Twitter is taking its pitch to developers—and attempting to reinvent itself—on the road, with Twitter Flock.» Read More
Late Friday, a Delaware judge ruled in favor of IAC/InterActiveCorp Chief Executive Barry Diller over Liberty Media's John Malone, in their battle over who controls IAC. But it's no guarantee of what happens next...
Stocks opened mixed Monday as the market was on track for its worst quarter in 5 1/2 years and investors looked for insight into the second quarter.
A Delaware court ruled in favor of InterActive Corp CEO Barry Diller in his legal dispute with Liberty Media's John Malone in a battle over who could control InterActive Corp's future. This means that Diller can go ahead with his plan to spin off four stand-alone companies:
The Dow lost more ground Friday and posted its third straight decline. What's the word on the Street? Also an interview with Domino's Pizza CEO David Brandon.
A Delaware court ruled in favor of IAC/InterActiveCorp chief Barry Diller on Friday in a legal dispute with controlling shareholder Liberty Media, paving the way for him to proceed with a proposed spin-off of four company units.
Cramer makes the call on viewers' favorite stocks.
Within the next two weeks either InterActive Corp CEO Barry Diller or Liberty Media Corp chief will be celebrating a legal victory in their ongoing battle with each other. Today the Delaware Chancery Court judge hearing the trial said that before March 28 he'd rule on whether Barry Diller's proposed breakup of IAC into five independent companies violated his contract...
This morning IAC/InterActive Corp posted its earnings, and while they were messy, Chief Executive Barry Diller seemed quite satisfied. IAC swung to a fourth-quarter net loss of $369.9 million, from a net income of $15.3 million a year earlier. But this actually was good news for Diller.
Following are the day’s biggest winners and losers. Find out why shares of Ralph Lauren (RL) and JDS Uniphase (JDSU) popped while IAC/InterActiveCorp. (IACI) and Cheesecake Factory (CAKE) dropped.
John Malone, Chairman of Liberty Media and Barry Diller, Chariman and CEO of Interactive Corp are both powerful billionaires who are used to getting their way. They've been close business partners until just recently. Now Malone is trying to get Diller ousted from his very own company.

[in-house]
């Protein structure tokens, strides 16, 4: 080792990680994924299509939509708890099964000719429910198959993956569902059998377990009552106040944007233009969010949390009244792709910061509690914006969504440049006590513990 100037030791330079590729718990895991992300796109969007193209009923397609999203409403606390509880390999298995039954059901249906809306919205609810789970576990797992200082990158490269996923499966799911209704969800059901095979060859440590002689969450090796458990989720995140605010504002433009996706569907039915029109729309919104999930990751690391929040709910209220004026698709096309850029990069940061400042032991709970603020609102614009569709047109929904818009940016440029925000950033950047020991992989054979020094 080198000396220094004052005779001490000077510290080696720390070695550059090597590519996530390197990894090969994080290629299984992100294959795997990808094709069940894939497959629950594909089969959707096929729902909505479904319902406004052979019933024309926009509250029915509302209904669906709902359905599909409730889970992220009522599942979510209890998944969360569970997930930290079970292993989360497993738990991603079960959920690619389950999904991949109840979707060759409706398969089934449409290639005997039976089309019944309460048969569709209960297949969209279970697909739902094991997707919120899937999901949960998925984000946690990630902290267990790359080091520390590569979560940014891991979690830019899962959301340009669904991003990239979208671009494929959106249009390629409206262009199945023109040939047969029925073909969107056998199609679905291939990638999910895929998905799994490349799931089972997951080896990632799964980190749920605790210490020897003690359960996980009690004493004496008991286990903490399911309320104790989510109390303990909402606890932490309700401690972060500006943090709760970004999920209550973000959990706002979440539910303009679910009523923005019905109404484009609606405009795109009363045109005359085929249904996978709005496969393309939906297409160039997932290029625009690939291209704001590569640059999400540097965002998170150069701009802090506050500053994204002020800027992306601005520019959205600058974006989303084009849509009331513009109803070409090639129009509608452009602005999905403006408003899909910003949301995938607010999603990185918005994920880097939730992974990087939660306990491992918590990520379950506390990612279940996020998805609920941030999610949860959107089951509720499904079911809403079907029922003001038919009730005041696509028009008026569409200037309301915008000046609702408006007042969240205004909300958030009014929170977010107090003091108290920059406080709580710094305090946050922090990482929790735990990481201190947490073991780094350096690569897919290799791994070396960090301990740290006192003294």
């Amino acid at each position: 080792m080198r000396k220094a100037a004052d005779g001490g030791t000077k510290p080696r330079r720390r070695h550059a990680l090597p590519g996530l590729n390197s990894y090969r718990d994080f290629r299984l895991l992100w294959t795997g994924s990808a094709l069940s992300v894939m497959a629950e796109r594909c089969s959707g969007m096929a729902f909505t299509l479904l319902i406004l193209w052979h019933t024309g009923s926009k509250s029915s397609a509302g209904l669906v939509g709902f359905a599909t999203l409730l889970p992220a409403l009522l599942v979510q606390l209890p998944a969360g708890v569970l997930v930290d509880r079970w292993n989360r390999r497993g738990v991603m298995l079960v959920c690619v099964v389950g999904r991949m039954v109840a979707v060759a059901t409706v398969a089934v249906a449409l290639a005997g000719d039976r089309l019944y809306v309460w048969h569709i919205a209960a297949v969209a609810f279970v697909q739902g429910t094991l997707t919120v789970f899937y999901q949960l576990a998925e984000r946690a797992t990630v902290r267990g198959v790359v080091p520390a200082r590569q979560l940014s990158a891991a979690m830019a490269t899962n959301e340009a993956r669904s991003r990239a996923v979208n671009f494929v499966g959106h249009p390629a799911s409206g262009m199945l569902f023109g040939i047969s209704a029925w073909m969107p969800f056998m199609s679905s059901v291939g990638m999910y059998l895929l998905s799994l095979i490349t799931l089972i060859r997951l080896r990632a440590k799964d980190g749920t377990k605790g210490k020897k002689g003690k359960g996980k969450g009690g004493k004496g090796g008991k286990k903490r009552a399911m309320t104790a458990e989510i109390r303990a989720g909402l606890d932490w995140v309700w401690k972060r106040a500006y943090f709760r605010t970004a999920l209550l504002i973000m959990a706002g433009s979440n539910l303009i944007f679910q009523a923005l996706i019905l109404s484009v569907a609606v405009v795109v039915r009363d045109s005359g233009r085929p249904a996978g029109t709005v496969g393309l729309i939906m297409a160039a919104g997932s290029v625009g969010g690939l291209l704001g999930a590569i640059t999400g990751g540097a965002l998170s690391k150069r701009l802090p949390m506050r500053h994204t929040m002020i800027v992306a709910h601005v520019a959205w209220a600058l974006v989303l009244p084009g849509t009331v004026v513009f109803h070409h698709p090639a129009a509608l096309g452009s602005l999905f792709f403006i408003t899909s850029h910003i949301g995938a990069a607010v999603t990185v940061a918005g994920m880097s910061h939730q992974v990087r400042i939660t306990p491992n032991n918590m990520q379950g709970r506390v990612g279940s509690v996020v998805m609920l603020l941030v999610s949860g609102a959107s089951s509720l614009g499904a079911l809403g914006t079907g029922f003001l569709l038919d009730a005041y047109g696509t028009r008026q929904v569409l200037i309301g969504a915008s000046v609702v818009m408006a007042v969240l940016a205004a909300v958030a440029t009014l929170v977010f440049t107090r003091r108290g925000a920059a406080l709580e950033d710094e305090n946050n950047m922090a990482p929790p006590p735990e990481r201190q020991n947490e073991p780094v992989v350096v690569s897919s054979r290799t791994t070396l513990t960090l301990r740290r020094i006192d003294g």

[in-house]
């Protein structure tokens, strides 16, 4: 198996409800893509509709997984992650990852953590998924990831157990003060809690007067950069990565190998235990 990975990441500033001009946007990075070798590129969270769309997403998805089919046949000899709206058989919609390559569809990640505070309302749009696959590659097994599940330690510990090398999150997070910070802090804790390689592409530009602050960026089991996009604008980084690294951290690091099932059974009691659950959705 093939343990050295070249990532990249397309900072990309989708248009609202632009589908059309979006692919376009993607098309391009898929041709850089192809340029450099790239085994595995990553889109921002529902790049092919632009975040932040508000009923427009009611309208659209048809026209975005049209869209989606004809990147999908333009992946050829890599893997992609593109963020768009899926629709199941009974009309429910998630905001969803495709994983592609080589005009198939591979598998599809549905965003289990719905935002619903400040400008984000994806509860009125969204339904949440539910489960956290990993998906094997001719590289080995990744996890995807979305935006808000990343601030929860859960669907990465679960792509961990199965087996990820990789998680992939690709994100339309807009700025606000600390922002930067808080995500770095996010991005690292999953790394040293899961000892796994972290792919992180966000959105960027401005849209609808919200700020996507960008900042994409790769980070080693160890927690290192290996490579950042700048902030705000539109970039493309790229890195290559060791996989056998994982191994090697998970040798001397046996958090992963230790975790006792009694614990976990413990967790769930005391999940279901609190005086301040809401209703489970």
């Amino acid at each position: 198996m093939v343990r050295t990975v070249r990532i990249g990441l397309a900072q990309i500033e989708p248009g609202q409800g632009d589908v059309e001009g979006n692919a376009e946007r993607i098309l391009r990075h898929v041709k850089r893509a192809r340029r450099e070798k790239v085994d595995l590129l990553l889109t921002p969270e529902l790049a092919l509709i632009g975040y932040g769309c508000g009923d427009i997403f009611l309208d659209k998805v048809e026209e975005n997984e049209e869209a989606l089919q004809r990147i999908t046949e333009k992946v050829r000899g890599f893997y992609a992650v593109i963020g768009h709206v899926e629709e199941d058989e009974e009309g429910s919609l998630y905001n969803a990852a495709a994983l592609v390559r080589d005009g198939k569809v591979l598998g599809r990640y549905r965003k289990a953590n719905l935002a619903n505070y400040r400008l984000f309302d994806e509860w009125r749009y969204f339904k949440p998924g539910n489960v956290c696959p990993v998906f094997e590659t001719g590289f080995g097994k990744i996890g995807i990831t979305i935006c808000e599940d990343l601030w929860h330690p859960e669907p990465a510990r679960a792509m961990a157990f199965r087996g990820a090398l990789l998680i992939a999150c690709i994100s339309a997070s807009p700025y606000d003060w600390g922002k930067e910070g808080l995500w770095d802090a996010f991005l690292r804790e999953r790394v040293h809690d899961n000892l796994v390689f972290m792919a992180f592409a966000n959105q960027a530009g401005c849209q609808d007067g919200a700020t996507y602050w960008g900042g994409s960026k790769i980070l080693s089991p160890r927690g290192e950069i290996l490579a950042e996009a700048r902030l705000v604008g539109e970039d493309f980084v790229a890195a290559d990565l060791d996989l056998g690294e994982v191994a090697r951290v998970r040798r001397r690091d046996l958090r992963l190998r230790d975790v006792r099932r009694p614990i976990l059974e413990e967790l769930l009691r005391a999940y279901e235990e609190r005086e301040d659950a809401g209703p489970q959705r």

Fake Jane was complaining to Fake Mary Thompson about the usual things--men, job, life, looks, age, money, collagen. Fake Mary ("FM") decided to lighten things up and told Fake Jane to stop acting like a self-loathing diva.
Liberty Media's John Malone, a longtime business partner of Barry Diller, took action Monday to oust Diller from the board of the IAC/InterActiveCorp Internet conglomerate.
A "clever and sharp" restaurant guide company with "telling" rankings and "a penchant for quote marks" from its thousands of "in-the-know" reviewers is "on the block."
CNet Networks, one of the original online media companies, would typically write about all the gossip and speculation at the Consumer Electronics Show this week in Las Vegas. Now, however, the company is likely to be the one talked about.
Google enjoyed one of its biggest monthly gains in U.S. Web search market share in October, building on consistent gains over the past two years, according to industry data out on Wednesday.
Who says breaking up is hard to do besides Neil Sedaka? IAC/InterActive Corp (IACI) is splitting into 5 separate companies. And Kraft (KFT) may sell its cereal business. What's the trade?
Stocks closed lower as credit worries about Citigroup and other big financial institutions sparked a broad selloff.
Barry Diller's IAC plans to spin off HSN, which includes HSN TV and hsn.com; Ticketmaster; Interval International, which will include its CondoDirect unit; and LendingTree, which will include its RealEstate.com site.
CBS and Viacom report earnings Thursday and Friday, respectively, kicking off the season for Big Media.
As Microsoft buys a $240 million stake in Facebook and AT&T reportedly is considering a purchase of a satellite TV company, what is the trade as the old “new” media meets the new “new” media?